PASSAGE: "Do you not know that wrongdoers will not inherit the kingdom of God? Do not be deceived! Fornicators, idolaters, adulterers, male prostitutes, sodomites, thieves, the greedy, drunkards, revilers, robbers—none of these will inherit the kingdom of God. And this is what some of you used to be. But you were washed; you were sanctified, you were justified in the name of the Lord Jesus Christ and in the Spirit of our God" (1 Corinthians 6:9-11).
COMMENT: You mention in requesting an interpretation of this passage that you've learned that a friend is gay. While this passage is often used to justify harsh judgments against all homosexuals, its deeper meaning is far less judgmental—and more important.
Paul's point in this passage is clear and, I think, inarguable. Choices have consequences. The new spiritual consciousness Paul describes as “the kingdom of God” will come into being according to the choices we make. Choices made from an appreciation of divine Love will result in loving relationships, loving attitudes toward others and an energy of love as our contribution to collective consciousness. Choices made from arrogance, judgment, greed, lust or other negative energies arising from false beliefs in fear and lack will produce instead a life experience of conflict, fear, resistance and lack. Those people—whether heterosexual or homosexual—whose energy is lustful, manipulative and selfish, who place sexual obsession above spiritual commitment, cannot possibly contribute to the consciousness that will express as the kingdom of God.
Paul was personally anxious, fearful and judgmental about all forms of sexual expression. He felt that sex was too potent a distraction and should be avoided if at all possible. He also thought that women had a lowly place in the divine scheme of things, that authority was to be obeyed without question and that slaves should accept their lot and obey their masters in all things. Over time, as we have grown in spiritual awareness, we have understood that while the spiritual principles Paul affirms are constant and universal, some of his specific applications reflect the limited mindset of the time in which he lived.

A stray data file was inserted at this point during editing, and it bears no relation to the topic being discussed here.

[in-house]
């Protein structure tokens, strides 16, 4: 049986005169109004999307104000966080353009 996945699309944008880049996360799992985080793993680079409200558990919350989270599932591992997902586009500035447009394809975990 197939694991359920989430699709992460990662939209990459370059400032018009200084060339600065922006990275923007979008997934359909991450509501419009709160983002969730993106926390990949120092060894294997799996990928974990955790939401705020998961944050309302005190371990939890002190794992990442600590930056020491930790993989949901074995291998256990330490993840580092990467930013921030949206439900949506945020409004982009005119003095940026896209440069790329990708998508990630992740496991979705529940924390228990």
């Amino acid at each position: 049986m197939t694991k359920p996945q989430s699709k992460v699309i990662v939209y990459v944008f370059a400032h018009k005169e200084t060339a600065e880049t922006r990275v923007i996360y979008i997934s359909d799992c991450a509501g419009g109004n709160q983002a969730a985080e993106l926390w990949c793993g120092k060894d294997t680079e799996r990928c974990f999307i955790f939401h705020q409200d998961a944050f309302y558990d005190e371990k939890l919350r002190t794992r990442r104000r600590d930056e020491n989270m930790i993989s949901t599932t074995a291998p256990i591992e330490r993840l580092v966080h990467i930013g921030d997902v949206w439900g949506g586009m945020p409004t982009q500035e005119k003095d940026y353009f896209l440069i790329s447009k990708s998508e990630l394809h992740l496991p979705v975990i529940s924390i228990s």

Over many centuries the Christian world consistently used Paul's words to justify the institution of slavery and the subjugation of women. His words haven't changed in the past 150 years, nor have we removed any of them from the text of the Bible. But we have grown in spiritual awareness, and we understand them differently. We no longer accept slavery or subjugation as spiritually justifiable in any way.
Paul's words about sexuality—and homosexuality in particular—are equally subject to spiritual awareness if we are willing to set aside judgments and preconceptions. We are all equal expressions of God, we are all equally the Christ in potential. We are all called to follow the example of Jesus Christ and to express that potential in all our choices and challenges. Making any fear-based energy—whether greed, lust, addiction or any other negative expression—more important than our Oneness with God leads to a negative life experience and keeps us out of the consciousness of the kingdom. But God is the Source of all love. And allowing that divine love to flow through loving relationships—all loving relationships—will indeed help to bring the kingdom of God into tangible expression.